Spokane man builds new-era packing machine
Owner says food packaging machines are hard to clean, can lead to contaminationJuly 29th, 2010
After more than five years of research and assembly, Mark Holderman, owner and founder of Spokane-based Madpacker Packaging Systems, is ready to sell a new food packaging machine he designed and built.
While working in the packaging industry for about 20 years, Holderman says he observed that the machines he serviced were not designed to be the most efficient or the cleanest.
"People didn't really want or like the equipment," he says.
So about six years ago, Holderman went to different companies that used the machine he has now redeveloped, called a horizontal form fill seal machine, and asked them what could be improved, and devised a checklist of their suggestions. He says he also spoke with inspectors from the U.S. Department of Agriculture on what could be improved.
Holderman says the top concerns were for cleanliness of the machines, safety, and ease of use for the operators.
He contends that one of the main causes of E. coli and other bacteria in food products is not because the products are bad, but because the machines they are packaged with are often dirty because they are hard to clean thoroughly, with many small areas that are difficult to see or reach. In his design, he made these difficult areas self-cleaning, he says.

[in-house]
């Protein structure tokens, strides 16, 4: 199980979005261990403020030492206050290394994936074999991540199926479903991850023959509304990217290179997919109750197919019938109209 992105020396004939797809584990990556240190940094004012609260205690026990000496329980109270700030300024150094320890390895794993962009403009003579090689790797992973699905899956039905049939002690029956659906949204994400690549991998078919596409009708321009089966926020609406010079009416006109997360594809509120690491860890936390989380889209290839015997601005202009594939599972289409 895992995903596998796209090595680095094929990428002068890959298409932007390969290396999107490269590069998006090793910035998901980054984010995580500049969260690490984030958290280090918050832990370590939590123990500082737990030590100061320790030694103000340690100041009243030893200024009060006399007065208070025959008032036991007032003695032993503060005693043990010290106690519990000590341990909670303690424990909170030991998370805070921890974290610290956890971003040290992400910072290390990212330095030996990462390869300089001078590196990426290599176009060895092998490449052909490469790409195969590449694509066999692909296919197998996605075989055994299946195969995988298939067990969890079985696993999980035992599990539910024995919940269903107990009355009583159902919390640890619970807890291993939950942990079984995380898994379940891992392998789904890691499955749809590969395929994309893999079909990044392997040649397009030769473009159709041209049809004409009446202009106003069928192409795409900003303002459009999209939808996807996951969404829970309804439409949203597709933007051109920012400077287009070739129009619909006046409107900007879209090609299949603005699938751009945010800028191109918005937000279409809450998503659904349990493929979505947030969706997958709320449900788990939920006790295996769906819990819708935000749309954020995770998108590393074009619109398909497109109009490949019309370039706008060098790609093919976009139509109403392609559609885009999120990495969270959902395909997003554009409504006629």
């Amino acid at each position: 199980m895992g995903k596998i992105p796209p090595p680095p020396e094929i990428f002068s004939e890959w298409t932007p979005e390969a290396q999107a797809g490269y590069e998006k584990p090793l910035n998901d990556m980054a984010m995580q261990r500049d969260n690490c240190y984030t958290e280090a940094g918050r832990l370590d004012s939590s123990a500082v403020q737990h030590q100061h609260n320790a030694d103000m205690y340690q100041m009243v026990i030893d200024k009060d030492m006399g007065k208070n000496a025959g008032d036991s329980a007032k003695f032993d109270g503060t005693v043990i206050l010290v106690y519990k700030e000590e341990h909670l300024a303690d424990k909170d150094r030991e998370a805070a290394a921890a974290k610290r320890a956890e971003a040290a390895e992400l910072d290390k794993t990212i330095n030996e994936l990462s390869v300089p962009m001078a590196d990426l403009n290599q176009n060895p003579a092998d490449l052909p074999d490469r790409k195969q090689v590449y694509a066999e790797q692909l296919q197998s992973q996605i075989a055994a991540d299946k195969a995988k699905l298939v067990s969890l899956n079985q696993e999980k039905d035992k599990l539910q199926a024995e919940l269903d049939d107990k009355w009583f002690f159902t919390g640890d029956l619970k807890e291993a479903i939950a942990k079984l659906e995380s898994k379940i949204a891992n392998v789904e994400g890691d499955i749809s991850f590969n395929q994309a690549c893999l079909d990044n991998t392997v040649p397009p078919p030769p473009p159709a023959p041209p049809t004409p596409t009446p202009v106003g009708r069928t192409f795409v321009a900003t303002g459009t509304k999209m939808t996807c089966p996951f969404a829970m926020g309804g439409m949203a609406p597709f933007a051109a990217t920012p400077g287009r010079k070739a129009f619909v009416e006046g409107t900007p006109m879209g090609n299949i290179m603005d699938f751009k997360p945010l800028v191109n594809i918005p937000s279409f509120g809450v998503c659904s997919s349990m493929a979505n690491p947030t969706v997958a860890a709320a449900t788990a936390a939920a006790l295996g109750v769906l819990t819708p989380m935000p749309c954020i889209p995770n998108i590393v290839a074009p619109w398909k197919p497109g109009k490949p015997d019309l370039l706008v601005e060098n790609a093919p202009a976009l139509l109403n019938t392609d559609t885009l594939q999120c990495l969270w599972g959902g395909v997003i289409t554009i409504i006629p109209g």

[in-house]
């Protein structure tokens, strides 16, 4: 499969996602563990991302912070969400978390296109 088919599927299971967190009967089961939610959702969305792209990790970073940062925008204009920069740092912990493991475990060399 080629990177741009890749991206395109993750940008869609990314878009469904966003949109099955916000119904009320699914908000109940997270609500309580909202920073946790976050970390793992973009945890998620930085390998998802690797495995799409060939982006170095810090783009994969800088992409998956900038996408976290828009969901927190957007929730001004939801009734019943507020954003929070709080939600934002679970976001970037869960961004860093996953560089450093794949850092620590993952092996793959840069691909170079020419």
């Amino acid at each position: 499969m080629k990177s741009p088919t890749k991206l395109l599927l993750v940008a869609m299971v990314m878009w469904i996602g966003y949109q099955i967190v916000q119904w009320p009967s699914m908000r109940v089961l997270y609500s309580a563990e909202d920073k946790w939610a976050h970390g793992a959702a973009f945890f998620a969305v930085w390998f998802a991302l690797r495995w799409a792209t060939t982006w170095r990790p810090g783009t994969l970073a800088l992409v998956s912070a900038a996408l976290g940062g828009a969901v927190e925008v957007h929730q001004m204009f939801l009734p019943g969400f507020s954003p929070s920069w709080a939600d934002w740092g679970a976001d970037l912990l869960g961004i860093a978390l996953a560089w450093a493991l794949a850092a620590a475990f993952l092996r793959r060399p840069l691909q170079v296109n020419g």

"I set out to design and build a machine that you could wash and was user- and maintenance-friendly," he says.
Holderman has built a single version of his machine, building it in his family's shop in the Five Mile area. It is 5 feet wide, 7 feet tall, and 24 feet long, he says. Horizontal form fill seal machines use two rolls of film to package items such as lunch meat, batteries, and medical products, such as syringes and gloves, he says.
"What I've done is create a totally new and revolutionary piece of equipment. This is a new generation of packing equipment," he says.
Holderman says he invested about $250,000 of his own money for engineering, research and development, the cost of machining parts, and labor for assembly. He says he hopes to sell the machine he completed at the beginning of this year for about $300,000, which would provide enough money to start working on two more machines.
He says he recently received information that a patent he has sought on his machine is pending, which means it could take up to three years to be finalized by the U.S. Patent and Trademark Office.
Holderman says he plans to market his machine to companies such as Oscar Meyer, Pillsbury, and Johnson & Johnson.
He says once he has sold the machine and begins working on others, he hopes to have shops in the Spokane area manufacture the parts he needs. He also says he will probably need to hire about 10 workers once orders start coming in.
Holderman has worked for several manufacturers of horizontal form film seal machines, including Hooper Engineering Inc. and VC999 Packaging Systems Inc., where he serviced the machines.